ICT should strengthen youth employment opportunities  

18Feb 2021
The Guardian
ICT should strengthen youth employment opportunities  

Involving youth in agricultural development and decision making processes is key to ensuring sustainable development in Africa, and framing this within the context of ICTs and entrepreneurship provides a valuable dimension to the discourse of agricultural modernisation and prosperity.

While the agricultural sector is traditionally not very popular among youth in Africa, notably because it lacks policy support, ICT innovations are contributing to improving its image. They advance value chains, providing new employment opportunities, and attract more young people to the sector. Facilitating cheaper and more reliable access to ICT devices and connectivity is needed to accelerate ICT adoption among youth in agriculture, especially young farmers and agripreneurs. Efforts in this field must go hand in hand with increased capacity building in ICT use, tailored towards agribusiness development.


ICT entrepreneurship and innovation development in the agricultural sector is a recent

development that offers new employment opportunities to African youth. It needs to be

further promoted in all African countries and needs multi-stakeholder support to strengthen

its profitability and effectiveness.

African agricultural educational institutions should include or strengthen courses on ICT innovations in their curricula. This is essential to nurture a generation of young agriculturalists fully prepared to take advantage of ICT innovations in their professional career after

graduation.There is a need to strengthen ICT use in agriculture by public and private institutions through

awareness creation and capacity building. This involves improving equipment in ways that enhance work environments and make them more conducive to innovations by youth in gricultural professions.

Information and communications technology (ICT) is an extensional term for information technology (IT) that stresses the role of unified communications  and the integration of telecommunications (telephone lines and wireless signals) and computers, as well as necessary enterprise software, middleware, storage and audiovisual, that enable users to access, store, transmit, and manipulate information.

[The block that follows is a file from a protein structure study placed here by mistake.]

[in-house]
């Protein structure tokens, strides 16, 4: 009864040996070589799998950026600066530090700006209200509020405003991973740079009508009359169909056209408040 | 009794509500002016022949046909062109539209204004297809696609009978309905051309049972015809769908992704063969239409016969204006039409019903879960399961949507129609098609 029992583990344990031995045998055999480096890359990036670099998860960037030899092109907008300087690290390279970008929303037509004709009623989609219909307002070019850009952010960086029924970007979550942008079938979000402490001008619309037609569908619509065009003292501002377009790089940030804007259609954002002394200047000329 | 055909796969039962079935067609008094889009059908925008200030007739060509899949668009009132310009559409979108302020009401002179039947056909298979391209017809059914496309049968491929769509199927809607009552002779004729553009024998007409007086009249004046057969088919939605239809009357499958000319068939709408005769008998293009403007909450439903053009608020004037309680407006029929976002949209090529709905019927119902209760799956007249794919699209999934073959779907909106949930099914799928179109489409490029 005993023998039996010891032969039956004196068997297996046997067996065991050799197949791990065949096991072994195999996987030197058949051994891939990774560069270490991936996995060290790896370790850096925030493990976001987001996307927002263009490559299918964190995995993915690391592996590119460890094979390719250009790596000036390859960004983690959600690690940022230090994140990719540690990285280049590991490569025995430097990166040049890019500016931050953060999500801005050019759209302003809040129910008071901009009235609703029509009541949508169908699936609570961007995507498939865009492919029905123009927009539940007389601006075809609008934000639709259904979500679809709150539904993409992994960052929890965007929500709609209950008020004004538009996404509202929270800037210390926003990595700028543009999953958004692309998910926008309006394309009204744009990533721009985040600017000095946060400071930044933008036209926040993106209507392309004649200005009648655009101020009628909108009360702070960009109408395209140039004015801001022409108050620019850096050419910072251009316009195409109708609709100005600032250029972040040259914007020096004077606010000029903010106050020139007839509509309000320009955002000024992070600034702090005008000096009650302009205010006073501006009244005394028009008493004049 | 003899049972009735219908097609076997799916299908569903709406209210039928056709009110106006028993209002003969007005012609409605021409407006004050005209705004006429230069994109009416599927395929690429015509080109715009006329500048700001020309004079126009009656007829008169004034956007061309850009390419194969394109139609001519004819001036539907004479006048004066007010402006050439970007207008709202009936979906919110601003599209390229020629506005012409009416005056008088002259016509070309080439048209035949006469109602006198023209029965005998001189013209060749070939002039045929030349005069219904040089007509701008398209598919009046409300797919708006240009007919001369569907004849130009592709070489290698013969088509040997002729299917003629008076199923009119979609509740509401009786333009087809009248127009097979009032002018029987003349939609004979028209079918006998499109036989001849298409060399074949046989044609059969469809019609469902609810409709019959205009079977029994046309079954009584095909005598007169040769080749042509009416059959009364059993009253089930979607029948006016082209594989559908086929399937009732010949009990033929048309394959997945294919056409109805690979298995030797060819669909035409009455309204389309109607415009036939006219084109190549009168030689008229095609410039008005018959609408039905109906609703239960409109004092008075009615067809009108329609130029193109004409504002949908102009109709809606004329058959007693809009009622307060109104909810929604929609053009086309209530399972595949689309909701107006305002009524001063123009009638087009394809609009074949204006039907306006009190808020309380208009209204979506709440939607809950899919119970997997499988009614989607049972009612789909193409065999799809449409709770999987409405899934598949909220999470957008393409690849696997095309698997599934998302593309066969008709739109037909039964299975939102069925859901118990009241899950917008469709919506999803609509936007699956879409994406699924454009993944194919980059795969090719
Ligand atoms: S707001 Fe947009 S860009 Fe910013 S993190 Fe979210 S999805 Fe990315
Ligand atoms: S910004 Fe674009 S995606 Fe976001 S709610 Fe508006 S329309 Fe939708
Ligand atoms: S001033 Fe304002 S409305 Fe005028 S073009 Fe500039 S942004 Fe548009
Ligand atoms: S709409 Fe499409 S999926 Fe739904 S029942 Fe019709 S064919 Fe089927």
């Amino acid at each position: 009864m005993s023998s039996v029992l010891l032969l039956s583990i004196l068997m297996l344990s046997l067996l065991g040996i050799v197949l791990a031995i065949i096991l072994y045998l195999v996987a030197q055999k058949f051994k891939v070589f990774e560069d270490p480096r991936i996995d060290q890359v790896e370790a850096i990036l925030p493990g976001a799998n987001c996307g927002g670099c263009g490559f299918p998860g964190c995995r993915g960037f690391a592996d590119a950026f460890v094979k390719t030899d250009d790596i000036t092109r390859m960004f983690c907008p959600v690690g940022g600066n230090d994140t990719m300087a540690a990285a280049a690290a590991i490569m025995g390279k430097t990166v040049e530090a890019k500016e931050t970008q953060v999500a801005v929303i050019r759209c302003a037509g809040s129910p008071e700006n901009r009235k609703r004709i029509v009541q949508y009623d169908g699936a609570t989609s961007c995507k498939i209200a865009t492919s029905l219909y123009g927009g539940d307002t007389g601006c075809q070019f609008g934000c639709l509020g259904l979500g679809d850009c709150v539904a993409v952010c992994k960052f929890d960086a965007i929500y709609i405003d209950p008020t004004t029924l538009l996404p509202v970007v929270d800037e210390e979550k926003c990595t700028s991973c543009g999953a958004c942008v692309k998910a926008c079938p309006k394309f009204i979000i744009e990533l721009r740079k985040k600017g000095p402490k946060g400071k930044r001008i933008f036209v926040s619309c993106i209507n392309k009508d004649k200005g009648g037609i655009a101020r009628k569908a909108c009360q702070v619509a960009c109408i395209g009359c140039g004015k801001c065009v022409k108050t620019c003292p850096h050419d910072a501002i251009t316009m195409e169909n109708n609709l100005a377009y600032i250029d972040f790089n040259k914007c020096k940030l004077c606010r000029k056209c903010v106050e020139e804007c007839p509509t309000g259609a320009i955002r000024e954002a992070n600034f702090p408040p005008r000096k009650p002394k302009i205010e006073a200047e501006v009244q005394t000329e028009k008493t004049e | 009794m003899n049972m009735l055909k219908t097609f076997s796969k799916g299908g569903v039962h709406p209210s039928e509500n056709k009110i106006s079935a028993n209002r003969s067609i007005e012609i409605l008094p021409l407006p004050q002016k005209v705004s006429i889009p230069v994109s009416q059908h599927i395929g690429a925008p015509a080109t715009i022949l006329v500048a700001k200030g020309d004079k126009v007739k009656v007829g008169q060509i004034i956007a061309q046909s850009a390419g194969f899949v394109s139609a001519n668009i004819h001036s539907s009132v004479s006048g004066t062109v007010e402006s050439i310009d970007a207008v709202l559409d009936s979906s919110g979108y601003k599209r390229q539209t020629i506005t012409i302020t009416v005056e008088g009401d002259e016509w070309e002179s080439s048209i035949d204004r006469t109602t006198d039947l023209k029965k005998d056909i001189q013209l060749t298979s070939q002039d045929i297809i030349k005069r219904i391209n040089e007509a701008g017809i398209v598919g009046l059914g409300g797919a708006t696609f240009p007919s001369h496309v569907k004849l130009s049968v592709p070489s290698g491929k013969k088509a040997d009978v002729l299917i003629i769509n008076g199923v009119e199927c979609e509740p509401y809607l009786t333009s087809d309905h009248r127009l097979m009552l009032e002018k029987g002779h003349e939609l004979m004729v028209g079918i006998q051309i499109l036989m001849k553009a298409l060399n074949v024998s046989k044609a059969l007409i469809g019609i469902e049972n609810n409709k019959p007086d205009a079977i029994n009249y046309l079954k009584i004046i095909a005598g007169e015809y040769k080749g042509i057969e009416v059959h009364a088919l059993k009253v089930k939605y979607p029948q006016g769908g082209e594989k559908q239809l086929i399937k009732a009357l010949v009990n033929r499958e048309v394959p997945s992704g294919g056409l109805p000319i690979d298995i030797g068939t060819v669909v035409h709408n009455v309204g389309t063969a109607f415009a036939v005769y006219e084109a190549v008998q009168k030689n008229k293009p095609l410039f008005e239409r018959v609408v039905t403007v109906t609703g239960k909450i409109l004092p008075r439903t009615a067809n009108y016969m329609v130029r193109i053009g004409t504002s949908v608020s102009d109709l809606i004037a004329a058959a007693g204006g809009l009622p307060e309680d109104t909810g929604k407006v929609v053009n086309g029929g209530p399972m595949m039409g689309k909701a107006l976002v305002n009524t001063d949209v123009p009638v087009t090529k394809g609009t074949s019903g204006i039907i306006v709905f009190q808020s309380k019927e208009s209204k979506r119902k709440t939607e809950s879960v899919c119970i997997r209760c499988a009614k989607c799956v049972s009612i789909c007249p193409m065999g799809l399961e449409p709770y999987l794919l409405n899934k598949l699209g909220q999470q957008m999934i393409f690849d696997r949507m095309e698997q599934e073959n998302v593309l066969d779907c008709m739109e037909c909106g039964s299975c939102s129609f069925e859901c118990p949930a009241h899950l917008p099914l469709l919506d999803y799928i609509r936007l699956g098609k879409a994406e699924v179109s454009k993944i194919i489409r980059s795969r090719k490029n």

The term ICT is also used to refer to the convergence of audiovisual and telephone networks with computer networks through a single cabling or link system. There are large economic incentives to merge the telephone network with the computer network system using a single unified system of cabling, signal distribution, and management.

 ICT is an umbrella term that includes any communication device, encompassing radio, television, cell phones, computer and network hardware, satellite systems and so on, as well as the various services and appliances with them such as video conferencing and distance learning.  

ICT is a broad subject and the concepts are evolving.  It covers any product that will store, retrieve, manipulate, transmit, or receive information electronically in a digital form (e.g., personal computers, digital television, email, or robots). 

Agriculture has been categorised as the largest economic sector in most African countries, offering opportunities for poverty alleviation for youth, yet there is still a low percentage of youth involvement in the sector.

This has been attributed to several factors. One major reason for poor youth participation in agriculture, according to research carried out in Tanzania, is low returns linked to a lack of access to agricultural market information.

An IFAD-sponsored study explores how policy makers can promote information and communication technology (ICT) to make agricultural market information accessible to youth in rural Tanzania as producers need to locate potential buyers and identify where people are willing to pay higher prices for their produce.

According to research  conducted by the International Institute of Tropical Agricultural (IITA) -implemented under the CARE project, revealed that access to agricultural market information through mobile phones–ICT can raise returns and make agriculture attractive to more youth in rural Tanzania.

  The study, which is part of several others carried out by young researchers under the CARE project in 10 countries across Africa, has revealed factors that negatively affect women’s intention to use ICT, especially to access market information. The study also showed that cultural stereotypes negatively affect mobile phone use among women, an area that policy makers can consider when promoting ICT among young farmers.

While many governments  in Africa are working on various agriculture interventions for youth, the study has recommended the need to prioritize gender issues and other determinants of intention to promote the use of ICT in agriculture.

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